Skilled readers can recognize words at lightning fast speed when they read because the word has been placed in a visual dictionary of sorts, say Georgetown University Medical Center (GUMC) neuroscientists.
The visual dictionary idea rebuts the theory that our brain "sounds out" words each time we see them.
"One camp of neuroscientists believes that we access both the phonology and the visual perception of a word as we read them and that the area or areas of the brain that do one, also do the other, but our study proves this isn't the case," says the study's lead investigator,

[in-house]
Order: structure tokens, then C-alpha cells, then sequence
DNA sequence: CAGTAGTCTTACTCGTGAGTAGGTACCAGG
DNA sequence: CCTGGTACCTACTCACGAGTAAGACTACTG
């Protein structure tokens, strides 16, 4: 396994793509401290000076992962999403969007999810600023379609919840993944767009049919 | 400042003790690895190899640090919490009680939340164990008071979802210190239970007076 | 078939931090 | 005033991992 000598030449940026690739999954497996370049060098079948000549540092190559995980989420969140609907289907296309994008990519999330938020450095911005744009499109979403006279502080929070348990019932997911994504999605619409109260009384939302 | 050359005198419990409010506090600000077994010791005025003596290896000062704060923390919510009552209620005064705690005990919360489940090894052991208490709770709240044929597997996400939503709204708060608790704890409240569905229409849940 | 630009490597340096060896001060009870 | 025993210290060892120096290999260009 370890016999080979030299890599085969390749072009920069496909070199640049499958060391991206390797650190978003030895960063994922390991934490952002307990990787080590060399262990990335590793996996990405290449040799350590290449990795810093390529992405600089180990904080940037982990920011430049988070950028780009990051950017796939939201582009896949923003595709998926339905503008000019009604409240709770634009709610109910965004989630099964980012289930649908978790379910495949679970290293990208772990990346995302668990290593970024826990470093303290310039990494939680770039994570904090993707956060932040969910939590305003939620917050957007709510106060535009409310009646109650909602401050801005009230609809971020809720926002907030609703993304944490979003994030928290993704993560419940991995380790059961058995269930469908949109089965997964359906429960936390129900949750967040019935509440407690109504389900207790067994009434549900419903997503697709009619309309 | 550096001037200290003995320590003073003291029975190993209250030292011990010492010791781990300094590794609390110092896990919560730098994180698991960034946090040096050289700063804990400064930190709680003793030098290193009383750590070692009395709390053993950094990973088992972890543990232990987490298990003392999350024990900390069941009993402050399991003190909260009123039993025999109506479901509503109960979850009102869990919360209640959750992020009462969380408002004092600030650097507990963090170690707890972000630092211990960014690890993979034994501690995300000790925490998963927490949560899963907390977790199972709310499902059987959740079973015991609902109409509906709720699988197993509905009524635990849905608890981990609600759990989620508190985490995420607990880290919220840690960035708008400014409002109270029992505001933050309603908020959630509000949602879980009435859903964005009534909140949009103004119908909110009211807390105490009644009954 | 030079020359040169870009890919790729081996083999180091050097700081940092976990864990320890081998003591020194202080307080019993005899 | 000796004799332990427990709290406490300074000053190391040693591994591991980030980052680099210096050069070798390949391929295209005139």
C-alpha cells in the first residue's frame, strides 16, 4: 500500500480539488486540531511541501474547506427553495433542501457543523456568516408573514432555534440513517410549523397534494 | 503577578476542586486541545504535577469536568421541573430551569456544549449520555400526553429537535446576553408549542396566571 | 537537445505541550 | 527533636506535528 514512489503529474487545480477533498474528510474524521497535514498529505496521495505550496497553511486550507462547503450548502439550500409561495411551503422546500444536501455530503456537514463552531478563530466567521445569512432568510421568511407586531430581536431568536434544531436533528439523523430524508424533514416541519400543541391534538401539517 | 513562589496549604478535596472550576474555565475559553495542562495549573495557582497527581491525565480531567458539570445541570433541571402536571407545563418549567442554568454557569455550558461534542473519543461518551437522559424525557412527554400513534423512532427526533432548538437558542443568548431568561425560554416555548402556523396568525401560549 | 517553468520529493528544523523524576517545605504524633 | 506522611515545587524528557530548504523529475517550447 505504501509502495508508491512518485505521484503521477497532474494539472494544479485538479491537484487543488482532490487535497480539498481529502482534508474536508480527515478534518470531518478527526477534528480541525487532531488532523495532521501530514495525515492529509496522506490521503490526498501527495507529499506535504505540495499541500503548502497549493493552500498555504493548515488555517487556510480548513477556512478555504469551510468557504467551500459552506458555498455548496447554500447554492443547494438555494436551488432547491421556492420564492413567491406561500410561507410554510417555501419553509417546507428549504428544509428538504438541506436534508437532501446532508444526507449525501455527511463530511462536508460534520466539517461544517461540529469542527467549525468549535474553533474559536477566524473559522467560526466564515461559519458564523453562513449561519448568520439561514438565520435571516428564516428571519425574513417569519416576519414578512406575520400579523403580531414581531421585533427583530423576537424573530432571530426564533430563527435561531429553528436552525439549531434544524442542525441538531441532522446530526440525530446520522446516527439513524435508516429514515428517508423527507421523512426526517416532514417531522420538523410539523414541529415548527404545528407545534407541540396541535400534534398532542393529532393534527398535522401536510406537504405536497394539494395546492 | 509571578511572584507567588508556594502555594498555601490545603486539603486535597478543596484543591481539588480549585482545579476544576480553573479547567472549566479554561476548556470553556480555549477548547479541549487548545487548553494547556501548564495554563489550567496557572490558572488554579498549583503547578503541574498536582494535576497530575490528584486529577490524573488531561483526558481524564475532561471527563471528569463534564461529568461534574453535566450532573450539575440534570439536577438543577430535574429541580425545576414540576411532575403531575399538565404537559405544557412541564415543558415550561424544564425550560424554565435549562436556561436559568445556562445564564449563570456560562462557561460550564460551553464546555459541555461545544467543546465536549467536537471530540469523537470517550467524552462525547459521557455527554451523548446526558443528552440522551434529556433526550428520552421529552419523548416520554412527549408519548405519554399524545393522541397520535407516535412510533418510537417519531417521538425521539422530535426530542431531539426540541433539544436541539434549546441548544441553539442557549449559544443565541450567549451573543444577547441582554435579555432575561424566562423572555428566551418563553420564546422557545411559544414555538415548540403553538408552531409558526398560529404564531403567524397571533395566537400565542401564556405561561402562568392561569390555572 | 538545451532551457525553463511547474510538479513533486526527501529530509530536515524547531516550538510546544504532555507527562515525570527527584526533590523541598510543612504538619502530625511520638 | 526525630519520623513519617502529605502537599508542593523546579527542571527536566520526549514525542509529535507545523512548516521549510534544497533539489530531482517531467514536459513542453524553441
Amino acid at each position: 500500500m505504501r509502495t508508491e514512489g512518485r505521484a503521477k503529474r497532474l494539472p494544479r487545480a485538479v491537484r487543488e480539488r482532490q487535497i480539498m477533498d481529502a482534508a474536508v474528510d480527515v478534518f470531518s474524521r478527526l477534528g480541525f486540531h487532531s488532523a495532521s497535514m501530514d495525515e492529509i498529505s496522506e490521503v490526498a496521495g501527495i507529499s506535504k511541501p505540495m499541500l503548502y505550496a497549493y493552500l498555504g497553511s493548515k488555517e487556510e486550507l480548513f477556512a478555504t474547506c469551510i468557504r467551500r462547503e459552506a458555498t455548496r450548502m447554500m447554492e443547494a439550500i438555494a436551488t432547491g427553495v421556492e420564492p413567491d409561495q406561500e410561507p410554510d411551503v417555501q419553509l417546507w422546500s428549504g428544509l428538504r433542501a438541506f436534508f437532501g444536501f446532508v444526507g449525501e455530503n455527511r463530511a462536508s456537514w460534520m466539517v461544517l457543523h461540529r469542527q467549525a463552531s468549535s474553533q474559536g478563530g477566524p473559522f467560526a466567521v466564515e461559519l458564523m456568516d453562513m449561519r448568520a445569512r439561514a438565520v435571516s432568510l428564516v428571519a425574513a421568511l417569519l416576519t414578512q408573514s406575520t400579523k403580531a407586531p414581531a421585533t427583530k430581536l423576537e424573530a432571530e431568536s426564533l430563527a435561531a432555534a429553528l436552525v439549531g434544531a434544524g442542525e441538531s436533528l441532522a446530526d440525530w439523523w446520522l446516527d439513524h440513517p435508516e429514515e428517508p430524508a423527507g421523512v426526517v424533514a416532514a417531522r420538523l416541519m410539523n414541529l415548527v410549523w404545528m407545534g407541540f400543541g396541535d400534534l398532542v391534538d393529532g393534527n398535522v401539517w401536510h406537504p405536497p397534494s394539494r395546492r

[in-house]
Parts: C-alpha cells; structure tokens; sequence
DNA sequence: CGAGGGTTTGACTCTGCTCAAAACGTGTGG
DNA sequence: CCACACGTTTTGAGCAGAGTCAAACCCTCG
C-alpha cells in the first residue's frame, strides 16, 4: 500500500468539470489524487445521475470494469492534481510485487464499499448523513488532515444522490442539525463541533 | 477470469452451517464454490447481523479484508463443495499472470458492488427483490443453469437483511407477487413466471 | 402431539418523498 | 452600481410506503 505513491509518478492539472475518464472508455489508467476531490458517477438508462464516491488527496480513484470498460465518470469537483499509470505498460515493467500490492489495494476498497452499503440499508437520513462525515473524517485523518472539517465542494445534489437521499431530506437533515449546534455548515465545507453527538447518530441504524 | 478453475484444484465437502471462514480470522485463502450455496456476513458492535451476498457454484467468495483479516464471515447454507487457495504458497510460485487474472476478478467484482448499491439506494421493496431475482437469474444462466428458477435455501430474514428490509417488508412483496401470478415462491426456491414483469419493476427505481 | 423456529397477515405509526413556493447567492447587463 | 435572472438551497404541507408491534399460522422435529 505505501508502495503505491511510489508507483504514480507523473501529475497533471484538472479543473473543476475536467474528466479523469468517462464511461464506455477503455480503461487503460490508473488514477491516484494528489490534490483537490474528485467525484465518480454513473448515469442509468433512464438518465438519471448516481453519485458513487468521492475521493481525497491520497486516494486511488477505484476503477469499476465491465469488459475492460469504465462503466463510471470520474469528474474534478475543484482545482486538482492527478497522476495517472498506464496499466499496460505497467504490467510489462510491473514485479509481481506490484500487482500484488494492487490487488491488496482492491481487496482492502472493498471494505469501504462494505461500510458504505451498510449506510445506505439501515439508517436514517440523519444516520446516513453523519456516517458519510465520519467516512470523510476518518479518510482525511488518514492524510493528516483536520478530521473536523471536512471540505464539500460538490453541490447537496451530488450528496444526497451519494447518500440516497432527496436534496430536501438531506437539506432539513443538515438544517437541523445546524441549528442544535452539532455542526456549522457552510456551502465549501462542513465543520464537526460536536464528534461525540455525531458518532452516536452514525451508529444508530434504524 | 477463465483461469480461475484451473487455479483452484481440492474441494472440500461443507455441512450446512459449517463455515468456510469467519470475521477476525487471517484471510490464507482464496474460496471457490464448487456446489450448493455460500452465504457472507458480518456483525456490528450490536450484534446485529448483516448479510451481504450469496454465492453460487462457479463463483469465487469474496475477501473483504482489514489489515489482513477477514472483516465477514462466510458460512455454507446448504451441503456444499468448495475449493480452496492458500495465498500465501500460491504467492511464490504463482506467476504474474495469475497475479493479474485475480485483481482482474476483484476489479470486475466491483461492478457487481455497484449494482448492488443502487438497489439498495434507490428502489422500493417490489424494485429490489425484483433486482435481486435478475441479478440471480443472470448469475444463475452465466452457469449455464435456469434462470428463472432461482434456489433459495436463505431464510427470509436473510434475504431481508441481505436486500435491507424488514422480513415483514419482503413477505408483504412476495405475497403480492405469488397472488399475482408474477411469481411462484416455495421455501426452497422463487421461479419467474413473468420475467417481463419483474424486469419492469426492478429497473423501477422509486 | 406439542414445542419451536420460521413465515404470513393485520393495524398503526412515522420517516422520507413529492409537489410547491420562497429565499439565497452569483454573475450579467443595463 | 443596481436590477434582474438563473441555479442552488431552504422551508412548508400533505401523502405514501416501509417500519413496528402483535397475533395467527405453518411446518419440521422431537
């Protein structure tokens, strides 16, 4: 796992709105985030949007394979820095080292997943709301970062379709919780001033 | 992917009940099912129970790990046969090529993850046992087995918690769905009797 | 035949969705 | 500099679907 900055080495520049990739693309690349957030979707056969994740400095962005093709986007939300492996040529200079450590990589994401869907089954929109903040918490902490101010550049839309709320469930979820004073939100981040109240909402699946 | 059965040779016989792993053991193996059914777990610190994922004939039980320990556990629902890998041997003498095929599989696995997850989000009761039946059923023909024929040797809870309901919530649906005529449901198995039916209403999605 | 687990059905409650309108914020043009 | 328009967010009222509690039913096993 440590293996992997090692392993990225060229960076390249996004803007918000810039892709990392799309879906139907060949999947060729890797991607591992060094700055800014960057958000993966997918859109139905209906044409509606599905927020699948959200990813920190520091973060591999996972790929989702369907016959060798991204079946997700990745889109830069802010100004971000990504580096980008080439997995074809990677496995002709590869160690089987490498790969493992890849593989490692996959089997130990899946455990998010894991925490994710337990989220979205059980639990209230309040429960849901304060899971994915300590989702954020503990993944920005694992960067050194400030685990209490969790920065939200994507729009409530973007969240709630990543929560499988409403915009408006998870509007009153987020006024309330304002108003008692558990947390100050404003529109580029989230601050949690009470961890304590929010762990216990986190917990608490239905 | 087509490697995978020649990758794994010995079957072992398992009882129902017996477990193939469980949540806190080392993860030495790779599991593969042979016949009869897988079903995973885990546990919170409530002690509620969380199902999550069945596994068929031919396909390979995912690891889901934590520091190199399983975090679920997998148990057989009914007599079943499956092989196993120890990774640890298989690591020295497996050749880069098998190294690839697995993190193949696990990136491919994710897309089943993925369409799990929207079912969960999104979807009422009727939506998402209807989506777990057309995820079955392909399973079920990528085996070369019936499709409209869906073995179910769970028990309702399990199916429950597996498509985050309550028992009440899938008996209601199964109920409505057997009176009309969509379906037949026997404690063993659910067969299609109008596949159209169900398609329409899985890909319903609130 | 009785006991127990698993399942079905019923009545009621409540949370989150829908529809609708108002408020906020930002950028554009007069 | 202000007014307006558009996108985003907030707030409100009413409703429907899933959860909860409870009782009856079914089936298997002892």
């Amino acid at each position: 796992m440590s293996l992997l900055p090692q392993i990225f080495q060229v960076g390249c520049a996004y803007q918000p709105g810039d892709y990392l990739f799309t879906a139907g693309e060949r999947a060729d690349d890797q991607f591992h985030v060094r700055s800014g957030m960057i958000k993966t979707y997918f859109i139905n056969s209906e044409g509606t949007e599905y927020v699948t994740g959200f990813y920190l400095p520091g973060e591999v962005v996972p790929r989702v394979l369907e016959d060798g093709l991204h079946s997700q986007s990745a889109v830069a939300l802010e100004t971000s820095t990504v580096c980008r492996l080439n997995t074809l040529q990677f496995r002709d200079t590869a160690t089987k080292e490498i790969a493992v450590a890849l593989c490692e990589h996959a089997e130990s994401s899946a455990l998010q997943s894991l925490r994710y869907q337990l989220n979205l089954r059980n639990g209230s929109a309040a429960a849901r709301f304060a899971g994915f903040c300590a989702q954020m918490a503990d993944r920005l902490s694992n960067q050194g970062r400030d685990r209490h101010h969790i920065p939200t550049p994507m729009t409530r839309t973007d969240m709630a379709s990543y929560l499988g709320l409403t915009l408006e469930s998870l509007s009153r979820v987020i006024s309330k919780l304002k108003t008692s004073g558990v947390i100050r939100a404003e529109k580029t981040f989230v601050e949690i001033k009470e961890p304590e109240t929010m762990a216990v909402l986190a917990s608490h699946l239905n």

"What we found is that once we've learned a word, it is placed in a purely visual dictionary in the brain. Having a purely visual representation allows for the fast and efficient word recognition we see in skilled readers," she says. "This study is the first demonstration of that concept."